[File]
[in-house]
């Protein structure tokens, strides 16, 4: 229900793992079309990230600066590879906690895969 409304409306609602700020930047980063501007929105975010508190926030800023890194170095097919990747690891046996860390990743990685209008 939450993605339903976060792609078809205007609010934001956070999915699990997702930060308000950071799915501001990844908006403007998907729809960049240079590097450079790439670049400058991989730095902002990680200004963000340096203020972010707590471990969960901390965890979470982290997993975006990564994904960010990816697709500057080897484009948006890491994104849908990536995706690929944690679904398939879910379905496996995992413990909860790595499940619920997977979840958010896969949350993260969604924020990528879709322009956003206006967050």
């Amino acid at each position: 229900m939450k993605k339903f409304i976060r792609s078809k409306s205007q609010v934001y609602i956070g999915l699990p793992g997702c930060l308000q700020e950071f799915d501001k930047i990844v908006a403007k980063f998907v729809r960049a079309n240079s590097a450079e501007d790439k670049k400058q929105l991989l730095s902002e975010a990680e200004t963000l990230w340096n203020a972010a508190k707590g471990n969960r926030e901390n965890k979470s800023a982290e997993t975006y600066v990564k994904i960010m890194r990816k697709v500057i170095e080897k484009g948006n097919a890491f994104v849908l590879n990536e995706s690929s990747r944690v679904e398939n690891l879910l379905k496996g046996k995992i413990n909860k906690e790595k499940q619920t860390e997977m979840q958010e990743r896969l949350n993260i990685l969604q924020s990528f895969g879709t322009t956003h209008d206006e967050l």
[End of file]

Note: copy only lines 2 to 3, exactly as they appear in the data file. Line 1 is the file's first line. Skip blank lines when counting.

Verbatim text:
């Protein structure tokens, strides 16, 4: 229900793992079309990230600066590879906690895969 409304409306609602700020930047980063501007929105975010508190926030800023890194170095097919990747690891046996860390990743990685209008 939450993605339903976060792609078809205007609010934001956070999915699990997702930060308000950071799915501001990844908006403007998907729809960049240079590097450079790439670049400058991989730095902002990680200004963000340096203020972010707590471990969960901390965890979470982290997993975006990564994904960010990816697709500057080897484009948006890491994104849908990536995706690929944690679904398939879910379905496996995992413990909860790595499940619920997977979840958010896969949350993260969604924020990528879709322009956003206006967050």
């Amino acid at each position: 229900m939450k993605k339903f409304i976060r792609s078809k409306s205007q609010v934001y609602i956070g999915l699990p793992g997702c930060l308000q700020e950071f799915d501001k930047i990844v908006a403007k980063f998907v729809r960049a079309n240079s590097a450079e501007d790439k670049k400058q929105l991989l730095s902002e975010a990680e200004t963000l990230w340096n203020a972010a508190k707590g471990n969960r926030e901390n965890k979470s800023a982290e997993t975006y600066v990564k994904i960010m890194r990816k697709v500057i170095e080897k484009g948006n097919a890491f994104v849908l590879n990536e995706s690929s990747r944690v679904e398939n690891l879910l379905k496996g046996k995992i413990n909860k906690e790595k499940q619920t860390e997977m979840q958010e990743r896969l949350n993260i990685l969604q924020s990528f895969g879709t322009t956003h209008d206006e967050l």